I was a competitive swimmer in my college years, and there’s one thing I took away that applies to business. Stay in your swim lane both physically and in terms of focus. Turn your head to see what’s going on in the neighboring lanes, and you’ll lose the race. But that’s sports. What does swimming have to do with the workplace?

Well, entrepreneurship is tough, and distractions are common. And I’m not just talking about Shiny Object Syndrome. One distraction you can avoid with practice is focusing on doing what you do best and leaving the rest to your team. That means truly delegating the portions of your business where you don’t excel or enjoy to a competent team. That leaves you with the time and space to do what you do best.

Do What You Do Best

Every one of us has strengths and weaknesses. If you’re not being honest about what those strengths and weaknesses are, that’s where you should start. If you have a problem admitting you’re not the best person to handle an aspect of your business, you’ll never have the capacity to grow. You’ll be caught up with busy work forever.

As an entrepreneur, your strengths and talents define what you want to do and the sort of business you build. Devote as much of your efforts and attention as possible to cultivating those strengths. Don’t let yourself get distracted by areas that aren’t your forte. And allow yourself to excel in the areas where you really shine. If you can’t let go, ask yourself why. Are you not tackling your real passion because you’re afraid you’ll fail? If so, then you need to work to change that mindset.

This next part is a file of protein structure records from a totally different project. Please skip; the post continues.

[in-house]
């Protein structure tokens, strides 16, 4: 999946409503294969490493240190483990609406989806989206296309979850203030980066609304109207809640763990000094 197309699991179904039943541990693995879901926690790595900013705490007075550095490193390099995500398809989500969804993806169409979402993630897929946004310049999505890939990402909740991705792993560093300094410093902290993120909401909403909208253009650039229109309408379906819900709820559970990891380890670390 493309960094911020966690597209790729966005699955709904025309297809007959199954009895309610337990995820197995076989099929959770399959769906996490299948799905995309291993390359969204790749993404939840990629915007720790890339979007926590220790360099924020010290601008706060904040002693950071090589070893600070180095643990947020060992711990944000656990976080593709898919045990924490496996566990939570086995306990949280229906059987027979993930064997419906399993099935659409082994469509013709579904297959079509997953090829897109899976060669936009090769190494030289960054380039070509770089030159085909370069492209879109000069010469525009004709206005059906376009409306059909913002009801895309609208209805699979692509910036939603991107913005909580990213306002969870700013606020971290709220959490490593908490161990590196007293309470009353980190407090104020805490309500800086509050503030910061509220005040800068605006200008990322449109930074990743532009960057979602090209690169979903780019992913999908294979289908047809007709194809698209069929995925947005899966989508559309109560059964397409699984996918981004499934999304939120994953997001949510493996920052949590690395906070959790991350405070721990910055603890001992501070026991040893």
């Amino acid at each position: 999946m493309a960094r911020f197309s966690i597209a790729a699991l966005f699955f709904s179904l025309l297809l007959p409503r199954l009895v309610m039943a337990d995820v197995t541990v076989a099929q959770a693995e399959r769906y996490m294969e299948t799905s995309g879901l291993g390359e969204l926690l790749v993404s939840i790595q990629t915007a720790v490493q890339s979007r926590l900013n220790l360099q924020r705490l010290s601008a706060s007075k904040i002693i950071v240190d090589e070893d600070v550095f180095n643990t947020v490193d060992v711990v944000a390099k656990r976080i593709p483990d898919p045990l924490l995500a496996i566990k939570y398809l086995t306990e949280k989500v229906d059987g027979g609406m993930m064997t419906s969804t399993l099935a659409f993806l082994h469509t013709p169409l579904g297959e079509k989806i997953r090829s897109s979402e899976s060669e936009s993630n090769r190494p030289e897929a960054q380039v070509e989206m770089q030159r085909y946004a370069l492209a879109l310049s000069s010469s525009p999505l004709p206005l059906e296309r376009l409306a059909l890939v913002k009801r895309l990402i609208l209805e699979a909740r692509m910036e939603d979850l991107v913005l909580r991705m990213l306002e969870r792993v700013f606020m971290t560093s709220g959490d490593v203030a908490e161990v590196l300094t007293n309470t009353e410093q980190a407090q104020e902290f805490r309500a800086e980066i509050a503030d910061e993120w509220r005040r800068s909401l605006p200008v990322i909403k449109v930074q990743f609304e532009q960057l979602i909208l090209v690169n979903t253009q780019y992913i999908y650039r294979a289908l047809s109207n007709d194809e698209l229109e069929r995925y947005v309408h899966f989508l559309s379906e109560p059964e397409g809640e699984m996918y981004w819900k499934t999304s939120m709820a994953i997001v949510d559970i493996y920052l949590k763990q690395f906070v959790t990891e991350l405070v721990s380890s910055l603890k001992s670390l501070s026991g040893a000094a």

A Cog in the Machine

Your business is your baby. I get that. With anything you have passion for, you may feel compelled to constantly grab the wheel or intercede whenever a problem or issue arises. Keeping an eye on the big picture is important, but you need to take a step back and let your associates do what they do best. Then you can do the same.

I ask myself a lot, “Is what I’m doing right now worth my time?” If the answer is no, then I need to give that task to someone else, so I turn my time and attention to high-level tasks that are worth my time. Learn to be at peace with being a teammate on the day-to-day stuff.

Consider a Partner

I spoke recently about the value of a well-constructed business partnership. But if you just can’t put your head down and stay in your lane, partnership may be the solution for you. The needs of a business are many. If you’re constantly getting pulled from your wheelhouse to deal with things you’re not good at, finding a partner who is good at those things (and can take ownership of their own lane) makes a lot of sense.

Just as you do your best work in your own lane, so do your partners and colleagues. Work in tandem—not at odds—with your team.

Sean

image credit: Bigstock/NejroN Photo

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